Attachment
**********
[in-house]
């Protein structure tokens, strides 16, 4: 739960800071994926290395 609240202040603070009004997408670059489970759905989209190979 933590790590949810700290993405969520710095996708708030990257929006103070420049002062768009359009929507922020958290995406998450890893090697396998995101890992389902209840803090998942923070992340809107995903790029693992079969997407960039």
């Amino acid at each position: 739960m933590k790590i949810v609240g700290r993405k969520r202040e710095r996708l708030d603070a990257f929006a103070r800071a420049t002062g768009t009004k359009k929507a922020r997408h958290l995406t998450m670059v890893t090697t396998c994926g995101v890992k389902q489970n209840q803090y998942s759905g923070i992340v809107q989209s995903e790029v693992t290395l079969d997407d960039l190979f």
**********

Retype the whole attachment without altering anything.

[in-house]
């Protein structure tokens, strides 16, 4: 739960800071994926290395 609240202040603070009004997408670059489970759905989209190979 933590790590949810700290993405969520710095996708708030990257929006103070420049002062768009359009929507922020958290995406998450890893090697396998995101890992389902209840803090998942923070992340809107995903790029693992079969997407960039």
């Amino acid at each position: 739960m933590k790590i949810v609240g700290r993405k969520r202040e710095r996708l708030d603070a990257f929006a103070r800071a420049t002062g768009t009004k359009k929507a922020r997408h958290l995406t998450m670059v890893t090697t396998c994926g995101v890992k389902q489970n209840q803090y998942s759905g923070i992340v809107q989209s995903e790029v693992t290395l079969d997407d960039l190979f």